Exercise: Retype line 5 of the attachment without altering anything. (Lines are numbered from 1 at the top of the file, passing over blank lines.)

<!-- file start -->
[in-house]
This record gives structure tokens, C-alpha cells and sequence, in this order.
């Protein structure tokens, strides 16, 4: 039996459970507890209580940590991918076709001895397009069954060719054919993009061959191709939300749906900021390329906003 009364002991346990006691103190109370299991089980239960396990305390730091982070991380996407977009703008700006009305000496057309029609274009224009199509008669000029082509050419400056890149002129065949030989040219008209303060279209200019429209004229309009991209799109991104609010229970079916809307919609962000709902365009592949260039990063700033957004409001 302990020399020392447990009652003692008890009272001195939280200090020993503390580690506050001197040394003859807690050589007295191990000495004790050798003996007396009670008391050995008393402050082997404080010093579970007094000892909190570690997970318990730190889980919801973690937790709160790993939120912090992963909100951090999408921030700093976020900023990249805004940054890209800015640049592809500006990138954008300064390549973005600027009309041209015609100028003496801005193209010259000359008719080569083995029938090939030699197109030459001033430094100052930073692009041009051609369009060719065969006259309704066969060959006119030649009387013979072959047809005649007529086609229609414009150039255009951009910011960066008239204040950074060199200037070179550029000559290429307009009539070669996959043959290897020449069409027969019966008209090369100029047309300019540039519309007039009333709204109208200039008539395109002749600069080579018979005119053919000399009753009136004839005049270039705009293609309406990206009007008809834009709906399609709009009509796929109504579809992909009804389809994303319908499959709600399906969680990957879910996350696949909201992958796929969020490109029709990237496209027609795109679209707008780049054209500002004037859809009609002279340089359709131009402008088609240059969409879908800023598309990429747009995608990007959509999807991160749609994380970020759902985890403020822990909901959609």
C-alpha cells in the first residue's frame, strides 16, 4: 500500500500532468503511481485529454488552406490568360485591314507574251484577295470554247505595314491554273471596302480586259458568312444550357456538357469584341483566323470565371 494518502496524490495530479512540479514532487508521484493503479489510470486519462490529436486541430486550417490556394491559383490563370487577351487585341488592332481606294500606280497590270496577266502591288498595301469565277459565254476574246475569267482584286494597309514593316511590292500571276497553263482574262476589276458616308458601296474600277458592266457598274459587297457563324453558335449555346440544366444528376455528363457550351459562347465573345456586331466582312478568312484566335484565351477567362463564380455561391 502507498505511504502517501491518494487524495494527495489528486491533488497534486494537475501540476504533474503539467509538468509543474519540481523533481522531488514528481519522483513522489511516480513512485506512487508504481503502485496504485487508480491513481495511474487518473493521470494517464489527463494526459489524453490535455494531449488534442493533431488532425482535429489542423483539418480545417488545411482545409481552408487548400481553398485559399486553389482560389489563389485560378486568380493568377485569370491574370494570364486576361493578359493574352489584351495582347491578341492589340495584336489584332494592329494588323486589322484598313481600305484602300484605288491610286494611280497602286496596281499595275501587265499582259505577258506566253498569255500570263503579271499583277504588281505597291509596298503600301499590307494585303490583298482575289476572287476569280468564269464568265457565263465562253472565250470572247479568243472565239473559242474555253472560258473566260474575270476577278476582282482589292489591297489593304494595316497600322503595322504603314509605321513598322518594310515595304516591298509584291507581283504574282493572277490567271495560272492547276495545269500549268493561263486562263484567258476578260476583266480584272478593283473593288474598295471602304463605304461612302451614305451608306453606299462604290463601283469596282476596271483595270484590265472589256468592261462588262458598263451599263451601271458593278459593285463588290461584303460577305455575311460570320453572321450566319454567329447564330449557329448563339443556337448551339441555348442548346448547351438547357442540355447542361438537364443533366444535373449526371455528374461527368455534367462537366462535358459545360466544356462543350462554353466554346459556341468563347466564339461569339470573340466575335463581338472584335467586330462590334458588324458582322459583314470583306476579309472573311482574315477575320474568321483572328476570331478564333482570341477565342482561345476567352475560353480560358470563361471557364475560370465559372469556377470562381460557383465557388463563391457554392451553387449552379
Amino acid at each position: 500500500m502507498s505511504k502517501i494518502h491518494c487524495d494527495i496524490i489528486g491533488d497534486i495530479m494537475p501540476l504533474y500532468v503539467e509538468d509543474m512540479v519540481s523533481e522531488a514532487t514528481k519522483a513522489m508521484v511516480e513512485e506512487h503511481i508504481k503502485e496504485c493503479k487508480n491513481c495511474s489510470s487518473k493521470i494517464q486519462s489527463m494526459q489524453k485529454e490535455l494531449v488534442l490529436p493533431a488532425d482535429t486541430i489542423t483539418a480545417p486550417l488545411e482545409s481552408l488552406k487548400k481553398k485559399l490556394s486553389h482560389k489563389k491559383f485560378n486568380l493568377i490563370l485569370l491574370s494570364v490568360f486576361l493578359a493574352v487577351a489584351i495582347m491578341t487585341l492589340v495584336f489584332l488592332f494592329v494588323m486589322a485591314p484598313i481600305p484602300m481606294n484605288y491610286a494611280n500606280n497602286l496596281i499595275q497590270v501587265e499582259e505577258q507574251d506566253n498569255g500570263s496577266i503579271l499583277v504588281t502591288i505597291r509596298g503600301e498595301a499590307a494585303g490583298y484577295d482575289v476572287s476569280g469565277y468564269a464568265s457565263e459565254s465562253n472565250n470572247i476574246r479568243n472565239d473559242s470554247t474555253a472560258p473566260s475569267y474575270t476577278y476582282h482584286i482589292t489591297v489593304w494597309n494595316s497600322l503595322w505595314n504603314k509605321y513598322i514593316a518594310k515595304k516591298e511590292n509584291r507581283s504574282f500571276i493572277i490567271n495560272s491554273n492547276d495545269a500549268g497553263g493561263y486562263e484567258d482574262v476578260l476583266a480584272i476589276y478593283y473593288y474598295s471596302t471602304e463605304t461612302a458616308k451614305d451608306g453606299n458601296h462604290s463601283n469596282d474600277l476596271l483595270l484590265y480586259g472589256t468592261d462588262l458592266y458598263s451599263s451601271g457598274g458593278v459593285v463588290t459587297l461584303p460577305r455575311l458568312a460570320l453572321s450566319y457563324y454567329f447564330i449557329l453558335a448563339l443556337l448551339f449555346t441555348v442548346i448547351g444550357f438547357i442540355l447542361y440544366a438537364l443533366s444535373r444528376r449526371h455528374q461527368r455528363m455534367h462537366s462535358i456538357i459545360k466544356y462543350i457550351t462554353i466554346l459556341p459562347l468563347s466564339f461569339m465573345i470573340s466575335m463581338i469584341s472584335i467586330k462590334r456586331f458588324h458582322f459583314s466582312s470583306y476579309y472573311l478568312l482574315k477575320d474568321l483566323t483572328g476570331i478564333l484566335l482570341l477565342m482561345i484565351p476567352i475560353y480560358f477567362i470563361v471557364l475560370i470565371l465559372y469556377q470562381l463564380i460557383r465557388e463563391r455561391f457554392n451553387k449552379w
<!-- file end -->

Amino acid at each position: 500500500m502507498s505511504k502517501i494518502h491518494c487524495d494527495i496524490i489528486g491533488d497534486i495530479m494537475p501540476l504533474y500532468v503539467e509538468d509543474m512540479v519540481s523533481e522531488a514532487t514528481k519522483a513522489m508521484v511516480e513512485e506512487h503511481i508504481k503502485e496504485c493503479k487508480n491513481c495511474s489510470s487518473k493521470i494517464q486519462s489527463m494526459q489524453k485529454e490535455l494531449v488534442l490529436p493533431a488532425d482535429t486541430i489542423t483539418a480545417p486550417l488545411e482545409s481552408l488552406k487548400k481553398k485559399l490556394s486553389h482560389k489563389k491559383f485560378n486568380l493568377i490563370l485569370l491574370s494570364v490568360f486576361l493578359a493574352v487577351a489584351i495582347m491578341t487585341l492589340v495584336f489584332l488592332f494592329v494588323m486589322a485591314p484598313i481600305p484602300m481606294n484605288y491610286a494611280n500606280n497602286l496596281i499595275q497590270v501587265e499582259e505577258q507574251d506566253n498569255g500570263s496577266i503579271l499583277v504588281t502591288i505597291r509596298g503600301e498595301a499590307a494585303g490583298y484577295d482575289v476572287s476569280g469565277y468564269a464568265s457565263e459565254s465562253n472565250n470572247i476574246r479568243n472565239d473559242s470554247t474555253a472560258p473566260s475569267y474575270t476577278y476582282h482584286i482589292t489591297v489593304w494597309n494595316s497600322l503595322w505595314n504603314k509605321y513598322i514593316a518594310k515595304k516591298e511590292n509584291r507581283s504574282f500571276i493572277i490567271n495560272s491554273n492547276d495545269a500549268g497553263g493561263y486562263e484567258d482574262v476578260l476583266a480584272i476589276y478593283y473593288y474598295s471596302t471602304e463605304t461612302a458616308k451614305d451608306g453606299n458601296h462604290s463601283n469596282d474600277l476596271l483595270l484590265y480586259g472589256t468592261d462588262l458592266y458598263s451599263s451601271g457598274g458593278v459593285v463588290t459587297l461584303p460577305r455575311l458568312a460570320l453572321s450566319y457563324y454567329f447564330i449557329l453558335a448563339l443556337l448551339f449555346t441555348v442548346i448547351g444550357f438547357i442540355l447542361y440544366a438537364l443533366s444535373r444528376r449526371h455528374q461527368r455528363m455534367h462537366s462535358i456538357i459545360k466544356y462543350i457550351t462554353i466554346l459556341p459562347l468563347s466564339f461569339m465573345i470573340s466575335m463581338i469584341s472584335i467586330k462590334r456586331f458588324h458582322f459583314s466582312s470583306y476579309y472573311l478568312l482574315k477575320d474568321l483566323t483572328g476570331i478564333l484566335l482570341l477565342m482561345i484565351p476567352i475560353y480560358f477567362i470563361v471557364l475560370i470565371l465559372y469556377q470562381l463564380i460557383r465557388e463563391r455561391f457554392n451553387k449552379w